- Condensation Curing
- Addition Curing
- Silicone Oil
- LSR and HTV silicone
- Malleable Silicone
- Water-repellent silicone solutions
- Silicone raw materials
- Release agents
- Tools / Machines
- Safety / PPE
- Primers for silicones
- Silicone sealant / Adhesive silicone
- Silicone foam
What is casting rubber?
Cast rubber is understood to mean a castable material that behaves like rubber after curing. There are many artificial materials with this property such as some polyurethanes and epoxies. But usually with casting rubber is meant a silicone rubber. Silicone as casting rubber are a perfect alternative to natural casting rubber or natural rubber. Silicones remain perfectly rubber-like at lower and higher temperatures. Silicone lasts much longer than rubber and is more resistant to chemicals than most rubbers. We have a lot of silicones that can be labeled as casting rubber. Based on chemistry, these silicones can be divided into condensation-hardening silicones, also called tin-hardening silicones, and addition-hardening silicones, also called platinum-hardening silicones.
What is the difference between addition-crosslinking silicone and condensation-crosslinking silicone?
The chemical difference between condensation-crosslinking and addition-crosslinking silicone is in the way in which polymerization takes place. In other words. Condensation silicones form long chains in a process in which a part of the material condenses (separates). This separation is the reason that the total volume of the silicone decreases and the silicone therefore have more shrinkage than addition silicone. Addition silicones do not excrete substances during the formation of long chains and are therefore almost shrink-free.
Condensation silicones need tin salts as harder. Condensation silicones can slowly sweat out these (excess) salts. Tin salts are harmful to health and therefore these silicone molds are not suitable for use as a food mold or prolonged skin contact. Addition silicones work with platinum salts. Addition silicones do not sweat out materials (among other things because reasonably precise mixing ratios must be used).
Condensation silicones remain curing after the A and B components are mixed by reacting and forming chains. These silicones therefore also continue to sweat out material. as a result, these silicones will shrink more and more over the years. These silicones will also become increasingly brittle. The advantage of condensation polymerization is that these silicones also adhere to new condensation silicones when they are applied to an old silicone casting. That is why certainly with a two-part mold of condensation silicone there must be a good separation between the two layers during the casting of the second part, otherwise the silicone will adhere.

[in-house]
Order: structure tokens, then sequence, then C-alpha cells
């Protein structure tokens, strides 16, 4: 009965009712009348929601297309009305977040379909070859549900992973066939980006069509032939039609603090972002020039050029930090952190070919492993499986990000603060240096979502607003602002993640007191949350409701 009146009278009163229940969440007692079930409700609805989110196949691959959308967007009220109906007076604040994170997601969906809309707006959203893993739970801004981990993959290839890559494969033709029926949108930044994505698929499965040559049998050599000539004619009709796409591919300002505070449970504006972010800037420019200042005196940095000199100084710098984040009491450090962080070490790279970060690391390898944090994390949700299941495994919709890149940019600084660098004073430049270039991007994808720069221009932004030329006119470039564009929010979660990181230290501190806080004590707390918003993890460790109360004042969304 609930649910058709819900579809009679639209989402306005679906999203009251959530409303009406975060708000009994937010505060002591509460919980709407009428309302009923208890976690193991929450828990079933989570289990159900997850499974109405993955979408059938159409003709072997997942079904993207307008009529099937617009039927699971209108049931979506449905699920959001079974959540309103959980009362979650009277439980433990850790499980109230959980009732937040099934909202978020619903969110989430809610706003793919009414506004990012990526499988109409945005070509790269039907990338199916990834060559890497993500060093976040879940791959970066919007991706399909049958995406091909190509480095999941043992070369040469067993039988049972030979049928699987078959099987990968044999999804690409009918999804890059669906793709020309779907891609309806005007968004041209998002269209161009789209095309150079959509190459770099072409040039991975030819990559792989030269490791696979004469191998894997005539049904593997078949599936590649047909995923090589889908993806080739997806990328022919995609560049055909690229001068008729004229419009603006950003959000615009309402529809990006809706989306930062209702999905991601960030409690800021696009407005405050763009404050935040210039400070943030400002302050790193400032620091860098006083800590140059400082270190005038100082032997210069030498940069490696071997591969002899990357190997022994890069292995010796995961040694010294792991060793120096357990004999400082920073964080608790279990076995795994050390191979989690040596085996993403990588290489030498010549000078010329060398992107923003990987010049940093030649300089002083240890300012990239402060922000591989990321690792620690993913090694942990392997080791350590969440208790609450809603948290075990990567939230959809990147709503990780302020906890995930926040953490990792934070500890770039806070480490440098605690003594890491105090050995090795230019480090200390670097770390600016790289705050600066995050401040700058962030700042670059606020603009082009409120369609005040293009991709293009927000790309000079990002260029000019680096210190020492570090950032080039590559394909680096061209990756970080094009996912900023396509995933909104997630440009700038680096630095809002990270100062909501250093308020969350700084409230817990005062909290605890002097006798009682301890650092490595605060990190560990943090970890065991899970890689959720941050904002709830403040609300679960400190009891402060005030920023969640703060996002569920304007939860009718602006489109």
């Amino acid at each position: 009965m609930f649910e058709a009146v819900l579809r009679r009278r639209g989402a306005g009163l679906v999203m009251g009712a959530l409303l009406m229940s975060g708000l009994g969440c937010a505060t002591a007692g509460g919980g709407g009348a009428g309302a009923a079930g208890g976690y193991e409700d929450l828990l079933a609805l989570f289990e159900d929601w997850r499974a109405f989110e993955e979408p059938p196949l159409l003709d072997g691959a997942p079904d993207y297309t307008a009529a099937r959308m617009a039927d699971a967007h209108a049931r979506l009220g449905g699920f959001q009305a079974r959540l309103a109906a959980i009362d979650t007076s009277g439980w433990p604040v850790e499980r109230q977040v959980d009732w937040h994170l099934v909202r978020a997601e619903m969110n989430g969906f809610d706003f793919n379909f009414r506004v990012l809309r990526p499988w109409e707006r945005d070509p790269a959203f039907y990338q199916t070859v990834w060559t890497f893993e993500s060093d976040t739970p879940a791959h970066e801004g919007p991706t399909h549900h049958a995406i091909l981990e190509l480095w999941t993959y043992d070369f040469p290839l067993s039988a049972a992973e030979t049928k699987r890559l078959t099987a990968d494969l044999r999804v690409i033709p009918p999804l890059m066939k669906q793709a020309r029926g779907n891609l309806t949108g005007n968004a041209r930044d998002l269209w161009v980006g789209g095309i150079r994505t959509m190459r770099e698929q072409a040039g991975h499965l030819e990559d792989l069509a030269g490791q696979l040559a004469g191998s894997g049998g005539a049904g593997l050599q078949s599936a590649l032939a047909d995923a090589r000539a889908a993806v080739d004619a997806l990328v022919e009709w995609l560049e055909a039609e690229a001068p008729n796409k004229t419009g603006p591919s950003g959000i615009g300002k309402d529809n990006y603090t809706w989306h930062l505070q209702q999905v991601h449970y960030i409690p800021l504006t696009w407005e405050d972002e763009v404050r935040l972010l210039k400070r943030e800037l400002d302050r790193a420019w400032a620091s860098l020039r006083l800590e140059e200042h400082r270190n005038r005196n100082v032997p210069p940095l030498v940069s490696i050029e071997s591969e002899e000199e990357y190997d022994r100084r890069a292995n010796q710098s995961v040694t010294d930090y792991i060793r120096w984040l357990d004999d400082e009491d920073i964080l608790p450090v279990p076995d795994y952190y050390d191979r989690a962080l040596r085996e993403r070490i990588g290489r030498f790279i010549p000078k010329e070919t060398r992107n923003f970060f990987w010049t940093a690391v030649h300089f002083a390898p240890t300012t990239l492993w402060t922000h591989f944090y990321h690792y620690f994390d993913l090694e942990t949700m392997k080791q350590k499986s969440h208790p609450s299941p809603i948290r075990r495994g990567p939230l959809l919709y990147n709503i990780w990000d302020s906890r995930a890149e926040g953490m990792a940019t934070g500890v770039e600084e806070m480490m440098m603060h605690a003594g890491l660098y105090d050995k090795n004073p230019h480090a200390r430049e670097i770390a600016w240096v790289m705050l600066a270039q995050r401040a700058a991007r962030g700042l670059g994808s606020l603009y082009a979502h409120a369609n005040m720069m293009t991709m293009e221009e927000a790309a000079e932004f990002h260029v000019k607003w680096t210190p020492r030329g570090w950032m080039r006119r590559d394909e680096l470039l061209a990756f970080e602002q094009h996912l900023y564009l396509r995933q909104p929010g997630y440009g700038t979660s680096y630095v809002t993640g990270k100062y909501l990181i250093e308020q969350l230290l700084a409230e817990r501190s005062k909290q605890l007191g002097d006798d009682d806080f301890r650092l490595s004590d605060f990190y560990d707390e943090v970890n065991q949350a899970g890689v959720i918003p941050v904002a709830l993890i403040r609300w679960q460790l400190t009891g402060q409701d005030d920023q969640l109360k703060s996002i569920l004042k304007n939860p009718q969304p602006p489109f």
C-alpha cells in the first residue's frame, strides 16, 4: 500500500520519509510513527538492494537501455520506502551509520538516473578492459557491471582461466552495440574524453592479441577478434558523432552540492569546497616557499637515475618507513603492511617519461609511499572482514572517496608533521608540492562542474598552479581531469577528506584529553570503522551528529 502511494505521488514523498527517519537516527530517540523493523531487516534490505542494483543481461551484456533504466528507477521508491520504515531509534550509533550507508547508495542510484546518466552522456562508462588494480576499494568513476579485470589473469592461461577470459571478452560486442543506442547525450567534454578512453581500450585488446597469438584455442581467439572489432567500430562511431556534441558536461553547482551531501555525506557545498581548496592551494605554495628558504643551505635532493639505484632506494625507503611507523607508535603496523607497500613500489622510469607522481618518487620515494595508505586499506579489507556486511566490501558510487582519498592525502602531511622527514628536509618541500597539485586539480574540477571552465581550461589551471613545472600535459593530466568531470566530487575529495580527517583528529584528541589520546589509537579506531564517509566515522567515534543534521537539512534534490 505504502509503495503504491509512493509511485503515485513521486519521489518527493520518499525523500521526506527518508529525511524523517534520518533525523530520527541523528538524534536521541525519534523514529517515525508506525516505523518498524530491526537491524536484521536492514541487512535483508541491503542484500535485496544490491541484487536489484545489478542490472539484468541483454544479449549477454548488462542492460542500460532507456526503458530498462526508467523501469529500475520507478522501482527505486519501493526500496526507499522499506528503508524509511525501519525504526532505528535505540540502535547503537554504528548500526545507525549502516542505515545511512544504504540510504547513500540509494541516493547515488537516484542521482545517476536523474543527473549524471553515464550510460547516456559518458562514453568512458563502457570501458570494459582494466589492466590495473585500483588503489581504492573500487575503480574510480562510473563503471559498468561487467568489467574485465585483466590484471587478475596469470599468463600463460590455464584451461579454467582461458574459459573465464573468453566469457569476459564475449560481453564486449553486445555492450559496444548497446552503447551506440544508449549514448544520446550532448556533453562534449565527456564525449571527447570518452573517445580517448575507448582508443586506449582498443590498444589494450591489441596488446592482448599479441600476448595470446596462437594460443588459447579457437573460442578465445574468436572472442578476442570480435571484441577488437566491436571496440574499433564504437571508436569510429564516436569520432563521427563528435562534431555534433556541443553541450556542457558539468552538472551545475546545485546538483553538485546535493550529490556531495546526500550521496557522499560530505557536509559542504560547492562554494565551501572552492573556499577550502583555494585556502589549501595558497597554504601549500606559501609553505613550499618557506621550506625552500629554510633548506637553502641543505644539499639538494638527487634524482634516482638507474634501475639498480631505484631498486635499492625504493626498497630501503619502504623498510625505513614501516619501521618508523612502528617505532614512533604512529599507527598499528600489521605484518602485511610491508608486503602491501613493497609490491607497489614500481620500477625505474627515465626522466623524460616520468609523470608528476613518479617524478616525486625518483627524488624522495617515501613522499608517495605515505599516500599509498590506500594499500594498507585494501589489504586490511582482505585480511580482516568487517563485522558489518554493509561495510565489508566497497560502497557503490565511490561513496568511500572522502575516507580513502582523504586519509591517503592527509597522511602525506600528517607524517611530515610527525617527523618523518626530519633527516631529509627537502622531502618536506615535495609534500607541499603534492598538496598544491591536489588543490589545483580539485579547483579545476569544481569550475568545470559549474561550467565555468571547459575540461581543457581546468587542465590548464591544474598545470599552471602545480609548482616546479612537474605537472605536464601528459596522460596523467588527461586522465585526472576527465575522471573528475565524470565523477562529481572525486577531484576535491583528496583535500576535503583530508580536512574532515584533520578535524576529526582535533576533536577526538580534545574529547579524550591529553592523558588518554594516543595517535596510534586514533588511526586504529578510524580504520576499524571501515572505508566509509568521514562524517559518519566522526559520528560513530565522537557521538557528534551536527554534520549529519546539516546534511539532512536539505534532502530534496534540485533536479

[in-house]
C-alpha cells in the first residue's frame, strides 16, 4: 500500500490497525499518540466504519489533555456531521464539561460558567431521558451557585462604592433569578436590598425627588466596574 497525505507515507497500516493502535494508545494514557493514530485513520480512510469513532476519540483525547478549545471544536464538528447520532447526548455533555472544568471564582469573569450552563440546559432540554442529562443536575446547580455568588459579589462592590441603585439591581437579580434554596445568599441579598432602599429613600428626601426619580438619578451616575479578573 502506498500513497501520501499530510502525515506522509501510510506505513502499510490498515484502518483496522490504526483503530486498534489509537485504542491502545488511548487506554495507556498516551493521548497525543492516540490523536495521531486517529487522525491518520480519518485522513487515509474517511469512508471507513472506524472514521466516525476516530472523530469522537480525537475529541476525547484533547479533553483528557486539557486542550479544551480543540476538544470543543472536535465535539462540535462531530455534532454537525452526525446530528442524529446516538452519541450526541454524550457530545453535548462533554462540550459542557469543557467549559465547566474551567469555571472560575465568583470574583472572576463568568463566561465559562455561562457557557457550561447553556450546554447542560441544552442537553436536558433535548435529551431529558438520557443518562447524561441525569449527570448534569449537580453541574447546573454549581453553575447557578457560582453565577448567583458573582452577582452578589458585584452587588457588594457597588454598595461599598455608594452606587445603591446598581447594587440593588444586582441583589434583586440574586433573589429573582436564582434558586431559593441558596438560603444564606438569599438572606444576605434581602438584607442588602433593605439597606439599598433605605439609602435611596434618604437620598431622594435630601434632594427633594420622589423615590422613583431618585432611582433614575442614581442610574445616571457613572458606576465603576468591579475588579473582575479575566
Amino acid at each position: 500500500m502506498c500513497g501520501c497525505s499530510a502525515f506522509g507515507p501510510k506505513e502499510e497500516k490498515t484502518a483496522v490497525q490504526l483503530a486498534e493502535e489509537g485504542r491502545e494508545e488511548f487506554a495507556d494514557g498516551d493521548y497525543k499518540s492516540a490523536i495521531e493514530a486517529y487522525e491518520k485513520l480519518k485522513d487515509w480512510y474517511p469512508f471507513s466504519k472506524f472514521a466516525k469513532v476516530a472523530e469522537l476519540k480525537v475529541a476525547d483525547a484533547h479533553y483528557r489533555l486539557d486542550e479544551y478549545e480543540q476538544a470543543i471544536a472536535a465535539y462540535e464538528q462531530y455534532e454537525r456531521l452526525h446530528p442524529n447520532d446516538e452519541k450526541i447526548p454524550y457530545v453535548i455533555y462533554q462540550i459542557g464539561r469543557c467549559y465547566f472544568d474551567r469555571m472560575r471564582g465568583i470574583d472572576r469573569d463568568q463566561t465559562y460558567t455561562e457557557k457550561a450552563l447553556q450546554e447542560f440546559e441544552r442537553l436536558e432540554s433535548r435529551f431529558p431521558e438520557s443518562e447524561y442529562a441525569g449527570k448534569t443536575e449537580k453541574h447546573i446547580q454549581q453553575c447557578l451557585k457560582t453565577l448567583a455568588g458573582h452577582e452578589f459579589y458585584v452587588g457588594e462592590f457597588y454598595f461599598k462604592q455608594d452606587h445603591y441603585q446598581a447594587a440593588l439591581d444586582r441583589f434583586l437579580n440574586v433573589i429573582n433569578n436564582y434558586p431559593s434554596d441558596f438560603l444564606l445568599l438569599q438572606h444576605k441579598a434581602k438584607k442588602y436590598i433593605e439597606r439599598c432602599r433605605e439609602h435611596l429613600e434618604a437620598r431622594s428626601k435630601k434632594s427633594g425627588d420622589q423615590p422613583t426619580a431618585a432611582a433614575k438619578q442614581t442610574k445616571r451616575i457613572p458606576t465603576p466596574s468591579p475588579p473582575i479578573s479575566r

Addition silicones stop reacting / polymerizing at a given moment. They often stop a little too early. That is why it is recommended for addition silicones to "post cure" (place it in an oven for some time at 80-100oC). In this way, a further polymerization can be forced so that no "unreacted" material can escape from the silicone.
Condensation silicones need moisture to cure. They get this moisture from the silicone itself and from the environment / air. That is why these silicones cure faster when the humidity is high. This is also the reason why you must close the condensation silicone container properly after use, because otherwise the moisture will evaporate out. Addition silicones need heat for curing. It applies to all addition silicones that they cure faster at a higher temperature. Many addition silicones do not cure or have poor cure at low temperatures (already noticeable at temperatures below 18oC). Sometimes addition silicones are used a little cold in order to extend the processing time.
Condensation silicones are indeed less resistant to chemicals and resins than addition silicones after curing, but before and during curing, these silicones are better able to withstand contamination. Addition silicone often do not cure or do not cure properly anymore when these are contaminated by: tin salts such as condensation silicone (so never use a condensation silicone mold for addition silicone), various adhesives, phosphorus, Arsenic, Nitrogen, 1 component silicone and sulfur (so also various sulfur latex gloves). In the event of uncertainty as to whether the silicone you have chosen can withstand the other materials used, we recommend that you always set up a small test (on a part of the original) where the result will not spoil the model.
Mixing ratios are less important with silicone condensation. If you add a little too much catalyst, the curing will be faster and you will have a shorter processing time. However, too large an excess causes negative effects such as a less strong silicone. Too little catalyst, on the other hand, allows the silicones to cure very slowly.
Addition silicone one must mix very precisely, a deviation up or down ensures that the silicone no longer harden. In the most favorable case this can be remedied by post-curing in the oven at 100 ° C, but usually the result cannot be saved anymore. The silicones become sticky and soft.
Condensation silicones work with tin salts and are therefore called Tin Hardening Silicones. Addition silicones work with platinum salts and are therefore also called platinum silicones.